Tuesday, September 16, 2008

Procrastinating about cbeebies***** part III

I have been procrastinating a lot today, about a series of posts I have been planning. So it seems appropriate to instead substitute the post with just this, which nearly says everything -

Time now for another post about which I have been procrastinating - the cbeebies series. Today, a look at the fun and games section.

The games at cbeebies are many and varied, ranging from the simplest ones at Teletubbies which require a child to just keep on dabbing the space bar, to those meant for the kindergarten kids and first graders, utilizing both the keyboard and mouse. Direct educational games i.e. those teaching alphabet/phonics/counting/geometry etc are few, but BBC schools caters to that, more of which some other time. There are jigsaws, mazes, quite a few kinds of colouring games, dance games and music games, games with animals, games about ecology - there is something for most everybody. Most of the games are animated one way or the other, and have a full screen option which works out great. One of the advantages at BBC is that very often you will find the size of the game given alongside, helping you decide whether or not you will be able to play it on a low bandwidth. There is not one game which hasn't been worth looking at - even if you only play once because of personal preferences.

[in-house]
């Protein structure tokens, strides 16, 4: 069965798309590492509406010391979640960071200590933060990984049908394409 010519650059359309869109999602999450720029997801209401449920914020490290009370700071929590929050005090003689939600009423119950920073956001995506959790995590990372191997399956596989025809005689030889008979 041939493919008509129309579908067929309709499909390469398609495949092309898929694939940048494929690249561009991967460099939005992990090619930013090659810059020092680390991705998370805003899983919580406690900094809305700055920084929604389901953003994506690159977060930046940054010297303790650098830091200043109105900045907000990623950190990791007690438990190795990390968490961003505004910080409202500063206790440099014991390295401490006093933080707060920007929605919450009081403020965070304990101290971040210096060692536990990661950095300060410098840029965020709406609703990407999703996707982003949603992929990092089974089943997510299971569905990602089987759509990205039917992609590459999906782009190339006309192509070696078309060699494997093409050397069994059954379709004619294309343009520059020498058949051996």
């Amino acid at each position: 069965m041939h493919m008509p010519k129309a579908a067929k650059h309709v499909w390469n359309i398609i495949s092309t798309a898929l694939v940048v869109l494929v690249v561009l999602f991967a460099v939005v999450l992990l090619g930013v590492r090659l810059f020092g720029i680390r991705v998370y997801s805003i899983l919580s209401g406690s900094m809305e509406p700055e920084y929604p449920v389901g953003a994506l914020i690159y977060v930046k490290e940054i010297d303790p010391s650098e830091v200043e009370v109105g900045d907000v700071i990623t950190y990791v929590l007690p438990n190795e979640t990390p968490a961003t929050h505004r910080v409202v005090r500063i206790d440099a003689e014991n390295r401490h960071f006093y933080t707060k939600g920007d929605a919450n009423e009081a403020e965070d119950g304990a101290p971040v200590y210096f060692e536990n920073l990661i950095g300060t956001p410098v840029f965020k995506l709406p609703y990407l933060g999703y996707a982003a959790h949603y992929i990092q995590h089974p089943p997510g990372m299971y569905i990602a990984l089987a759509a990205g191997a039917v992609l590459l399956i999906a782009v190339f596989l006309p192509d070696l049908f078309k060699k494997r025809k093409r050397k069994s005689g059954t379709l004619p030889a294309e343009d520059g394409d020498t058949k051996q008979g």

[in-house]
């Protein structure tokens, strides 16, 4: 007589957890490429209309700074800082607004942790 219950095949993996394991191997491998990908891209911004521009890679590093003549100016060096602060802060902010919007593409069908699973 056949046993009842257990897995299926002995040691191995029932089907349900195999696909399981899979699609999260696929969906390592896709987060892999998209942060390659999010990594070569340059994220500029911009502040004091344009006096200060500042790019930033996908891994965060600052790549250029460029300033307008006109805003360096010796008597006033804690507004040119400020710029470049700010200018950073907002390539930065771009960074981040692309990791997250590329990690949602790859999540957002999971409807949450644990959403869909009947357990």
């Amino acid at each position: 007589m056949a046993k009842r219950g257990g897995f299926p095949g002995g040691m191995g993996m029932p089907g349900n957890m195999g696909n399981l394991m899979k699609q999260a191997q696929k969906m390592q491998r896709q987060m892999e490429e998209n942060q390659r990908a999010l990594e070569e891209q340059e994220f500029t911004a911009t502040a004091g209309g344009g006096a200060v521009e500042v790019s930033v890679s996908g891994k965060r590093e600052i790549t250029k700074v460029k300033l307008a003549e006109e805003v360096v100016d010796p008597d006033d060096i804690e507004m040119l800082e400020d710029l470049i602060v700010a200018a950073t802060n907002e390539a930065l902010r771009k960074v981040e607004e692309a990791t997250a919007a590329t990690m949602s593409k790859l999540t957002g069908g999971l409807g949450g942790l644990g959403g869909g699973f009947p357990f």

Here is a random selection of games (click to go there direct) which we have liked -

I could perhaps include a dozen more, but there is no point. Just go there and explore!

URL - http://www.bbc.co.uk/cbeebies/fun/

P.S. Another quote, worth thinking about, and also, worth reading the whole essay in full if you have the time -

"Good procrastination is avoiding errands to do real work.

Good in a sense, at least. The people who want you to do the errands won't think it's good. But you probably have to annoy them if you want to get anything done. The mildest seeming people, if they want to do real work, all have a certain degree of ruthlessness when it comes to avoiding errands.

Some errands, like replying to letters, go away if you ignore them (perhaps taking friends with them). Others, like mowing the lawn, or filing tax returns, only get worse if you put them off. In principle it shouldn't work to put off the second kind of errand. You're going to have to do whatever it is eventually. Why not (as past-due notices are always saying) do it now?

The reason it pays to put off even those errands is that real work needs two things errands don't: big chunks of time, and the right mood. If you get inspired by some project, it can be a net win to blow off everything you were supposed to do for the next few days to work on it. Yes, those errands may cost you more time when you finally get around to them. But if you get a lot done during those few days, you will be net more productive."
This is by Paul Graham, and this time instead of linking to the essay as such, I have given the link to the entire index of his essays, because I loved more than one, and can't not share it all! There will be more quoting from him in the future for sure!

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